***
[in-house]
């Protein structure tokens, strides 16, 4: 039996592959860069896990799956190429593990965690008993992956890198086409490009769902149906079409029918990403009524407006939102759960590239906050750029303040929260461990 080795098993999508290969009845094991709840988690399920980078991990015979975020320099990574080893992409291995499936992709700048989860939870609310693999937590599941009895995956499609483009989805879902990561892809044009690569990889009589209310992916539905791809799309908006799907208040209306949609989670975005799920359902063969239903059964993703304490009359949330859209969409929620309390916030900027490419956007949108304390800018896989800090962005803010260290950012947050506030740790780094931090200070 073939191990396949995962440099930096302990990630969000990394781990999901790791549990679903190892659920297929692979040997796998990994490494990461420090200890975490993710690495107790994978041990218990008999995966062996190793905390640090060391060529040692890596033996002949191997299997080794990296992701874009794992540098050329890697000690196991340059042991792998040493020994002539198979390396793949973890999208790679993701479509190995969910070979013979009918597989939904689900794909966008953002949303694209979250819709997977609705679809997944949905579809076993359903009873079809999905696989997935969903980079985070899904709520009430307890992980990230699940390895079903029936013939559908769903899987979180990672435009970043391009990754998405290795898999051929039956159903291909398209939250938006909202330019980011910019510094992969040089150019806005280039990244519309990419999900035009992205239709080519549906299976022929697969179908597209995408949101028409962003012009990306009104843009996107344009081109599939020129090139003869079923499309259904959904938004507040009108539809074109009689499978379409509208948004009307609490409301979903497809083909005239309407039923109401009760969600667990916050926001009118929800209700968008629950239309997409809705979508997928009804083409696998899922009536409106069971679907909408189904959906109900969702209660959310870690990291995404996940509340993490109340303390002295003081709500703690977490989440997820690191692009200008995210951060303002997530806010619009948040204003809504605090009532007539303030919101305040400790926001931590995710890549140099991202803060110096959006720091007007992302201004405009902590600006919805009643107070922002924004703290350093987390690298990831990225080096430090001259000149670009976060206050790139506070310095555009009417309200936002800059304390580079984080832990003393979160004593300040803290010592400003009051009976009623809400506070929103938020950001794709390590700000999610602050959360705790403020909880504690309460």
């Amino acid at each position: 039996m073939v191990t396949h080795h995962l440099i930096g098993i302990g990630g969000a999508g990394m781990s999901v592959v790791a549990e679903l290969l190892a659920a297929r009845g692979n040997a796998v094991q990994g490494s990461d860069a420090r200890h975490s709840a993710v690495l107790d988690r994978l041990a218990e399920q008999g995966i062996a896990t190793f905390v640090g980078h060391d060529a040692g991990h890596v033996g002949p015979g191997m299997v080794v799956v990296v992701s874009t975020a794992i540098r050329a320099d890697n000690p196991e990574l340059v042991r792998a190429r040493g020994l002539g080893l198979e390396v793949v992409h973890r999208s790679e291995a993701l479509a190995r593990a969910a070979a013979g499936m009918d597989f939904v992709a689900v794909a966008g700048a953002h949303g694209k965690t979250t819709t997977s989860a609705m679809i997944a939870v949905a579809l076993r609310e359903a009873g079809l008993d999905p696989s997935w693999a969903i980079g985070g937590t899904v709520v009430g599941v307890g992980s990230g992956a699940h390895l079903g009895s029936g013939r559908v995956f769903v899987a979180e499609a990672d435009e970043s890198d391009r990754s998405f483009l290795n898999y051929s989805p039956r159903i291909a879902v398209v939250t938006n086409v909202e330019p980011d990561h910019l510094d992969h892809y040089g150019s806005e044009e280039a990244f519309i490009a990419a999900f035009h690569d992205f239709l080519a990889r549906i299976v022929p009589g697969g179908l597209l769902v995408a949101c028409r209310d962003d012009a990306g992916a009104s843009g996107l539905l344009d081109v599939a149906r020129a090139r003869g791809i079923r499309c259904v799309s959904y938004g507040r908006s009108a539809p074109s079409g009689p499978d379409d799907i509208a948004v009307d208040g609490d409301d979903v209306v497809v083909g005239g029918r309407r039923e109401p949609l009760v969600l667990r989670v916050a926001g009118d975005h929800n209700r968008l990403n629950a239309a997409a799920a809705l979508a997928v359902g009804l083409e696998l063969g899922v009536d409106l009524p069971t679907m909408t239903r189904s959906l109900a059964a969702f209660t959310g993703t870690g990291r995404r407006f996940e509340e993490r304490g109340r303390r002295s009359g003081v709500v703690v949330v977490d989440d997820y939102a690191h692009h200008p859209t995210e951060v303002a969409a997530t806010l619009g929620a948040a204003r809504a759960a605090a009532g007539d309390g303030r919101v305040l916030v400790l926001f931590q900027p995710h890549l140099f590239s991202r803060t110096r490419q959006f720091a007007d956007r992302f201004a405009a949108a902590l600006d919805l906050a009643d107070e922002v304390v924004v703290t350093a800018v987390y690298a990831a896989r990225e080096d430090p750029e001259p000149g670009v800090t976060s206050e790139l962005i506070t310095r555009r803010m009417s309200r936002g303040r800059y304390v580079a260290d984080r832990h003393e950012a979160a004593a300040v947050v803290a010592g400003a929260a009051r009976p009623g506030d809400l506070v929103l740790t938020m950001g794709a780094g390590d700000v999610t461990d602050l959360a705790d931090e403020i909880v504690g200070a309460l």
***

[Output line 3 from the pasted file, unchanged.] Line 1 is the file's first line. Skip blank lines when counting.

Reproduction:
């Amino acid at each position: 039996m073939v191990t396949h080795h995962l440099i930096g098993i302990g990630g969000a999508g990394m781990s999901v592959v790791a549990e679903l290969l190892a659920a297929r009845g692979n040997a796998v094991q990994g490494s990461d860069a420090r200890h975490s709840a993710v690495l107790d988690r994978l041990a218990e399920q008999g995966i062996a896990t190793f905390v640090g980078h060391d060529a040692g991990h890596v033996g002949p015979g191997m299997v080794v799956v990296v992701s874009t975020a794992i540098r050329a320099d890697n000690p196991e990574l340059v042991r792998a190429r040493g020994l002539g080893l198979e390396v793949v992409h973890r999208s790679e291995a993701l479509a190995r593990a969910a070979a013979g499936m009918d597989f939904v992709a689900v794909a966008g700048a953002h949303g694209k965690t979250t819709t997977s989860a609705m679809i997944a939870v949905a579809l076993r609310e359903a009873g079809l008993d999905p696989s997935w693999a969903i980079g985070g937590t899904v709520v009430g599941v307890g992980s990230g992956a699940h390895l079903g009895s029936g013939r559908v995956f769903v899987a979180e499609a990672d435009e970043s890198d391009r990754s998405f483009l290795n898999y051929s989805p039956r159903i291909a879902v398209v939250t938006n086409v909202e330019p980011d990561h910019l510094d992969h892809y040089g150019s806005e044009e280039a990244f519309i490009a990419a999900f035009h690569d992205f239709l080519a990889r549906i299976v022929p009589g697969g179908l597209l769902v995408a949101c028409r209310d962003d012009a990306g992916a009104s843009g996107l539905l344009d081109v599939a149906r020129a090139r003869g791809i079923r499309c259904v799309s959904y938004g507040r908006s009108a539809p074109s079409g009689p499978d379409d799907i509208a948004v009307d208040g609490d409301d979903v209306v497809v083909g005239g029918r309407r039923e109401p949609l009760v969600l667990r989670v916050a926001g009118d975005h929800n209700r968008l990403n629950a239309a997409a799920a809705l979508a997928v359902g009804l083409e696998l063969g899922v009536d409106l009524p069971t679907m909408t239903r189904s959906l109900a059964a969702f209660t959310g993703t870690g990291r995404r407006f996940e509340e993490r304490g109340r303390r002295s009359g003081v709500v703690v949330v977490d989440d997820y939102a690191h692009h200008p859209t995210e951060v303002a969409a997530t806010l619009g929620a948040a204003r809504a759960a605090a009532g007539d309390g303030r919101v305040l916030v400790l926001f931590q900027p995710h890549l140099f590239s991202r803060t110096r490419q959006f720091a007007d956007r992302f201004a405009a949108a902590l600006d919805l906050a009643d107070e922002v304390v924004v703290t350093a800018v987390y690298a990831a896989r990225e080096d430090p750029e001259p000149g670009v800090t976060s206050e790139l962005i506070t310095r555009r803010m009417s309200r936002g303040r800059y304390v580079a260290d984080r832990h003393e950012a979160a004593a300040v947050v803290a010592g400003a929260a009051r009976p009623g506030d809400l506070v929103l740790t938020m950001g794709a780094g390590d700000v999610t461990d602050l959360a705790d931090e403020i909880v504690g200070a309460l």